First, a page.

Conservatives unsuccessful in bid to launch emergency debate on inflation
The Conservative Party has failed to advance an emergency debate on inflation before the House of Commons rises for summer recess.
After putting forth a request to the House Speaker for a debate, Conservative MP and finance and housing inflation critic Dan Albas wasn’t present in the chamber to speak to his proposal and explain why it was needed.
Conservative House Leader John Brassard sought unanimous consent for a debate in his place, but was denied.
The developments come as Statistics Canada reported on Wednesday that inflation rose to its highest level in nearly 40 years in May.
The agency said the consumer price index (CPI) accelerated 7.7 per cent, the largest yearly increase since January 1983 , due largely to higher gas prices.
“Higher prices for services, such as hotels and restaurants, also contributed to the increase. Food prices and shelter costs remained elevated in May as price growth was unchanged on a year-over-year basis,” the agency said.
Ahead of a caucus meeting Wednesday, Brassard told reporters the party is turning its attention away from issues that can be addressed in the fall session of Parliament, such as hybrid sittings, to issues he says require immediate focus.
“The first issue is on inflation and affordability. Obviously, with the inflation numbers being at 40-year highs this morning – the impact that this is having on Canadians, families, businesses right across the country,” he said.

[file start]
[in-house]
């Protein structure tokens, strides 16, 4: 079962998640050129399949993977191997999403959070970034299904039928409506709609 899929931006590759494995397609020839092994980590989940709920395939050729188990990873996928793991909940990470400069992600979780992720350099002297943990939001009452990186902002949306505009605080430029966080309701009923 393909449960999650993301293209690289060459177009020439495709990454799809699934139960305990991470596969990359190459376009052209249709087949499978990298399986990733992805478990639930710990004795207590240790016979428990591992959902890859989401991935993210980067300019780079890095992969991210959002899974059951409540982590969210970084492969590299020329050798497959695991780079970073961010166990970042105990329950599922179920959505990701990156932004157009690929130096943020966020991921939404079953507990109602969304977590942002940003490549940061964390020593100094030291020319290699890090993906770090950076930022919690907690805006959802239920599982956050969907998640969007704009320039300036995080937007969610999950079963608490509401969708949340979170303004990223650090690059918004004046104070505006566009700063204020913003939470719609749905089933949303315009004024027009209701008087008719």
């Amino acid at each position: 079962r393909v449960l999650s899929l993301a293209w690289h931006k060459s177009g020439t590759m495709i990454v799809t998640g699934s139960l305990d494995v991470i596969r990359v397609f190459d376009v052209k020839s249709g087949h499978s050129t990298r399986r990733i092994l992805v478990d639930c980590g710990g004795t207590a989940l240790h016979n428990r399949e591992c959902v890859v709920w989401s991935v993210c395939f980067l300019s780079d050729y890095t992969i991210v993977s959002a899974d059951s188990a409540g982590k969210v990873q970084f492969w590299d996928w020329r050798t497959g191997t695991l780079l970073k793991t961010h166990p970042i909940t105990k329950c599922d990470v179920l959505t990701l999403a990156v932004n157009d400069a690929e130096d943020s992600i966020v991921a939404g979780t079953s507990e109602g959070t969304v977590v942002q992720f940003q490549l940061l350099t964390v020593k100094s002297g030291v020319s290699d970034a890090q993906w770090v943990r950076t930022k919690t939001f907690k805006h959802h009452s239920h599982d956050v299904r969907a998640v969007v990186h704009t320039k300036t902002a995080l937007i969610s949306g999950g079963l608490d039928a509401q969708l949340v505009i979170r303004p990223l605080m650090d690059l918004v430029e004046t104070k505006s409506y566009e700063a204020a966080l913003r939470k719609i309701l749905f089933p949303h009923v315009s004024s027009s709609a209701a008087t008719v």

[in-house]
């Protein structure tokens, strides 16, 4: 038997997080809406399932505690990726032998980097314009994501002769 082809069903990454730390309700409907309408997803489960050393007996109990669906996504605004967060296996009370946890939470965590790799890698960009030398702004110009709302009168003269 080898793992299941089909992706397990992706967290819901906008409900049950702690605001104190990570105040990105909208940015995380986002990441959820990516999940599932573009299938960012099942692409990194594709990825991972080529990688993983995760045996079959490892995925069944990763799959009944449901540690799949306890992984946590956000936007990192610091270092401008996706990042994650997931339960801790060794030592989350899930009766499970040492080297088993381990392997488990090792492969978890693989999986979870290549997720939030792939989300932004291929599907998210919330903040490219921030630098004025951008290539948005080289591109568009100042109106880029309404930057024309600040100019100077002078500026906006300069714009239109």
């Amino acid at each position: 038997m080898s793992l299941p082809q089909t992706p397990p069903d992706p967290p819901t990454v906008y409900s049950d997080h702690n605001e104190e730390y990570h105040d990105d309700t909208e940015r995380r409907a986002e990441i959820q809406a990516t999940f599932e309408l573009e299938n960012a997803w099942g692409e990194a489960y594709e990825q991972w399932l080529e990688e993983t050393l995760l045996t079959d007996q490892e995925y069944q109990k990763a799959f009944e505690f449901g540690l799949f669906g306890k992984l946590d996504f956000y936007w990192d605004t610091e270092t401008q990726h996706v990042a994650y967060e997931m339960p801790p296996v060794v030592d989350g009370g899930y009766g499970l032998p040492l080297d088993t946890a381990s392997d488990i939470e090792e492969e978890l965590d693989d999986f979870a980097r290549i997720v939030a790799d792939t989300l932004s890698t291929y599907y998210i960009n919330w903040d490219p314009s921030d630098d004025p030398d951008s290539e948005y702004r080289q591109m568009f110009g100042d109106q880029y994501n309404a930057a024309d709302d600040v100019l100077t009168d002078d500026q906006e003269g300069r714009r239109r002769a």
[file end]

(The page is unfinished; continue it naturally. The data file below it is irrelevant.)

He listed ongoing passport delays and accusations of political interference in the RCMP’s investigation into the Nova Scotia mass shooting as other priorities.
Dan Albas noted on Wednesday that the last time the CPI rose at this pace Pierre Elliot Trudeau was prime minister.
Albas said Finance Minister Chrystia Freeland was warned that the government’s stimulus spending would lead to this.
“She’s making the lives of Canadians more difficult at a time when government should be trying to make things easier. So this puts more pressure on the Bank of Canada, and the government only has itself to blame,” he said on Wednesday.
NDP Leader Jagmeet Singh also addressed inflationary concerns today, raising several proposals to return money back to Canadians.
“Our proposal is one that will not increase inflation. It’s about redistributing the windfalls in the system. The GST windfall that the government has right now as a result of the inflation – we can redistribute that back through a GST tax credit,” he said.
Singh also suggested increasing the Canada Child Benefit by $500.
He said the party has consulted with a host of economists about its strategy and addressed the idea with the prime minister.
During a meeting with U.S. Treasury Secretary Janet Yellen in Toronto on Monday, Freeland said the government is committed to “fiscal tightening” and touted Liberal programs aimed at reducing the cost of living such as their new $10-a-day child care deals with the provinces.